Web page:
I have been attempting to solve a problem involving a non-ideal gas. The gas is assumed to be non-ideal and hence modelled by the Van der Waals Equation, it is considered to be pure hydrogen gas and is contained in a cylinder that has a changing length and fixed radius, hence the volume can be changed and is not fixed.
I am trying to calculate the pressure and temperature at a given volume, I understand that the pressure and temperature will increase at their own rates $dP/dV$ and $dT/dV$ when the volume decreases, though the only formula I have is the non-ideal gas equation:
$$(p+((an^2)/V))(V-nb) = nRT.$$
Hence I cannot simply remove one of the variables to try to find values of another and I do not have equations for $dP/dV$ or $dT/dV$.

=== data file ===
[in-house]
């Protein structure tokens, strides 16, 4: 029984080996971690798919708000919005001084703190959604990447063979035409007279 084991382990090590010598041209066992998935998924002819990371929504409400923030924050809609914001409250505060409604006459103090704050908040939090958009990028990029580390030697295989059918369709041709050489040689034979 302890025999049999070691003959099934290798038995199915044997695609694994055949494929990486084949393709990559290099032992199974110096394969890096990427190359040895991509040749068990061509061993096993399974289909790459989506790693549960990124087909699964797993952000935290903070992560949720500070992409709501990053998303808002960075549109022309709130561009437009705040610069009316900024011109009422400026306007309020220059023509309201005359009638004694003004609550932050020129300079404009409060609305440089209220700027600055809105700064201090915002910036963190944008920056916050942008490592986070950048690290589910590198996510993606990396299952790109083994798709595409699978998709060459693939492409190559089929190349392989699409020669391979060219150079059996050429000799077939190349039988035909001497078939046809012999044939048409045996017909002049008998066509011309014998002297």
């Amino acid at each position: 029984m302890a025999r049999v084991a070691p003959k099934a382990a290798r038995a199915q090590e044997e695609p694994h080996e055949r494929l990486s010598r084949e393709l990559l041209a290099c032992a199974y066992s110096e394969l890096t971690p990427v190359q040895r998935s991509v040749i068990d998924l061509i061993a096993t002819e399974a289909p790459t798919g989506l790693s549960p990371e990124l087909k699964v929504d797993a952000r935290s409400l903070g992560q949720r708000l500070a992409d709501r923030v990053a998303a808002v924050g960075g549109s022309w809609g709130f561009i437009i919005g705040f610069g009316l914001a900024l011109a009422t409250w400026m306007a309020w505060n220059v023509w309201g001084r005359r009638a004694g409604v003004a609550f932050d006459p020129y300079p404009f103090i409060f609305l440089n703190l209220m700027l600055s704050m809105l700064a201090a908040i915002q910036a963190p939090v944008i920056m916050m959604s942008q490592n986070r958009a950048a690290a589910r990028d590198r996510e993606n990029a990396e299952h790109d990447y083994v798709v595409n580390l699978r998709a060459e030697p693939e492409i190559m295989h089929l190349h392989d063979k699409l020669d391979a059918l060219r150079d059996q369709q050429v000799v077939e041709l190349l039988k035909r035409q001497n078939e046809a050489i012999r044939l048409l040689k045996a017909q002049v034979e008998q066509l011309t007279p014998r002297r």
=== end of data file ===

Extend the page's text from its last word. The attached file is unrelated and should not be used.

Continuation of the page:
I began looking at trying ways to find values for $dP/dV$ and $dT/dV$. First, I tried using the non-ideal gas equation and deriving either $dP/dV$ or $dT/dV$ from this but I could not solve them without having all three variables present, (which is the initial problem).
Instead, I began looking at other peoples work and potentially using graphs of $P$ against $V$ or $T$ against $V$ to formulate a function and then work backwards to determine an accurate differential $dP/dV$ or $dT/dV$. Unfortunetly using this method did not seem to work as the gas that I was researching (Hydrogen) seemed to have no such graphs or data available.
Hence I am now stuck and asking for assistance with my problem. If anyone can offer help in finding a method to link the dynamic system together that would be greatly appreciated.
I believe that the key to finding the solution lies in finding a numerical answer for $dP/dV$ and or $dT/dV$.